• Most Aussies want to retire early
  • There’s a simple rule of thumb to working out how much capital you will need
  • Morningstar’s Christine Benz explains the Three-Bucket approach to portfolio management


Retirement planning may be the furthest thing from your mind but if your retirement age is still far away, you’re in the best possible position to start planning now.

There’s a simple rule of thumb to working out how much capital you will need if you don’t want to use up your savings when you retire:


20x your desired annual income


This means that someone seeking, say $100k a year in retirement, would need $2 million in assets.

The assumption used here is that you will earn 5% per year on your assets through investing, after inflation.

Morningstar’s director of personal finance and retirement planning, Christine Benz, says that with low yields paid on money market accounts, retirees’ choices are quite stark these days:

“To be able to afford retirement, they can plan to delay the date, save more, reduce their standards of living, or take more risks with their portfolios,” Benz said.

Benz recommends that people look into the Bucket Approach to retirement-portfolio management, which was pioneered by financial-planning guru Harold Evensky.

The Bucket concept is anchored on the basic premise that assets needed to fund near-term living expenses ought to remain in cash and low-but-safe yielding assets.

“Meanwhile, assets that won’t be needed for several years or more can be parked in a diversified pool of long-term holdings, with the cash buffer providing the peace of mind to ride out periodic downturns in the long-term portfolio,” said Benz.

She explained that there are three main buckets in her retirement strategy:


The All-Important Bucket 1

The linchpin of any Bucket framework is a highly liquid component to meet near-term living expenses for one year or more.

This means putting some money into cash, safe bonds, term deposits and the like.

“Cash yields are extremely low here, so Bucket 1 is by no means a return engine,” explained Benz.

The goal of Bucket 1 is not to make good returns, but to stabilise your principal to meet income needs not covered by other income sources.

To arrive at the amount of money to hold in Bucket 1, start by sketching out your annual spending needs.

Subtract from that amount any certain, non-portfolio sources of income such as Social Security or pension payments.

The amount left over is the starting point for Bucket 1, i.e. that’s the amount of annual income Bucket 1 will need to supply.

A retiree might also consider including an emergency fund within Bucket 1 to defray unanticipated expenses such as car repairs, additional healthcare costs, and so on.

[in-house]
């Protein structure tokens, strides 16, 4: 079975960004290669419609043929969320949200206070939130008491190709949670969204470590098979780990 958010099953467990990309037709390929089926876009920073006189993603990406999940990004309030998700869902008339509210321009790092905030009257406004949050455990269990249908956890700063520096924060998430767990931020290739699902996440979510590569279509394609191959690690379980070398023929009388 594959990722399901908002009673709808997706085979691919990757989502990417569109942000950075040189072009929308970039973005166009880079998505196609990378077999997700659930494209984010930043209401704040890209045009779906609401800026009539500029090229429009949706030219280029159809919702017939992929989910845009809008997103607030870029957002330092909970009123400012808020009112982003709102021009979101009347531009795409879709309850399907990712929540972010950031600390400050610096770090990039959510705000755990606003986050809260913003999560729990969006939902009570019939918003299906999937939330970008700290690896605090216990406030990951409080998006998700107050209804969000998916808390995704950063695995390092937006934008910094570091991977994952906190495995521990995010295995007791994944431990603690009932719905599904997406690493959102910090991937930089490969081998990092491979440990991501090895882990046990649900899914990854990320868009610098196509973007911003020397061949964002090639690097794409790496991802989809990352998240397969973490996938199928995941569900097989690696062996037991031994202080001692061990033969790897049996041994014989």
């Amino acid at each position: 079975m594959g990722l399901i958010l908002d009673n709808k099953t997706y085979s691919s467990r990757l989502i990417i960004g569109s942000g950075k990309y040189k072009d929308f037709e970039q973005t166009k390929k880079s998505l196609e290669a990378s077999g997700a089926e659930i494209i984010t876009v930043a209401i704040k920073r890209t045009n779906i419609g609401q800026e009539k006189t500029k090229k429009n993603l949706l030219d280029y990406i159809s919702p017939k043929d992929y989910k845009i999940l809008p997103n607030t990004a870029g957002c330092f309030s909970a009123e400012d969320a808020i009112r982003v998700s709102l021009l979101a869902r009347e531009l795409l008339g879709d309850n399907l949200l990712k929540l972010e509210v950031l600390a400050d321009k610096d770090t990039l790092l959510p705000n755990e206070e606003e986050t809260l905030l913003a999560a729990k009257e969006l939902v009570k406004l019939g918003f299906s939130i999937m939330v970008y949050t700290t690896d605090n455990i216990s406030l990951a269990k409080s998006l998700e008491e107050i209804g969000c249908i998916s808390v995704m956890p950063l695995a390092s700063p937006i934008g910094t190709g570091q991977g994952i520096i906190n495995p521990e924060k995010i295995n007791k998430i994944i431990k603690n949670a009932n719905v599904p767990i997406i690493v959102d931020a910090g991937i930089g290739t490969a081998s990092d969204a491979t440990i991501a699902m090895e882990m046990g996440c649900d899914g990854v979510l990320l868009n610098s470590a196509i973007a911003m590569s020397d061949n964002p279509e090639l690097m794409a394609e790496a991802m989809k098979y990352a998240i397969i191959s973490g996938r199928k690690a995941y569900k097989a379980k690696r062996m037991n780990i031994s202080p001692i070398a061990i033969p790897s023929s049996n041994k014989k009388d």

“More conservative investors will want to multiply that figure by two to determine their cash holdings needed in Bucket 1,” she said.


Bucket 2

Under Benz’s framework, Bucket 2 should contain five or more years’ worth of living expenses, with a goal of income production and stability.

Thus, Bucket 2 should be dominated by high-quality fixed-income exposure, though it might also include a small share of high-quality dividend-paying equities and other yield-rich securities.

“Income distributions from this portion of the portfolio can be used to refill Bucket 1 as those assets are depleted,” Benz said.

But why not simply spend the income proceeds directly from Bucket 2, and skip Bucket 1 altogether?

“Because most retirees desire a reasonably consistent income stream to help meet their income needs,” said Benz.

“If yields are low, the retiree can maintain a consistent standard of living by looking to other portfolio sources, such as rebalancing proceeds from Buckets 2 and 3, to refill Bucket 1.”


Bucket 3

The longest-term portion your portfolio should be in Bucket 3.

This Bucket should be dominated by stocks like small caps and more volatile bond types such as junk bonds.

This Bucket is likely to deliver the best long-term performance, but it will require periodic trimming to keep the total portfolio from becoming too equity-heavy.

“By the same token, this portion of the portfolio will also have much greater loss potential than Buckets 1 and 2,” said Benz.

“Those portfolio components (Bucket 1 and Bucket 2) are in place to prevent the investor from tapping Bucket 3 when it’s in a slump, which would otherwise turn paper losses into real ones.”

Now read: Five steps to help you retire early and holiday for the rest of your life


Stockhead has not provided, endorsed or otherwise assumed responsibility for any financial product advice contained in this article.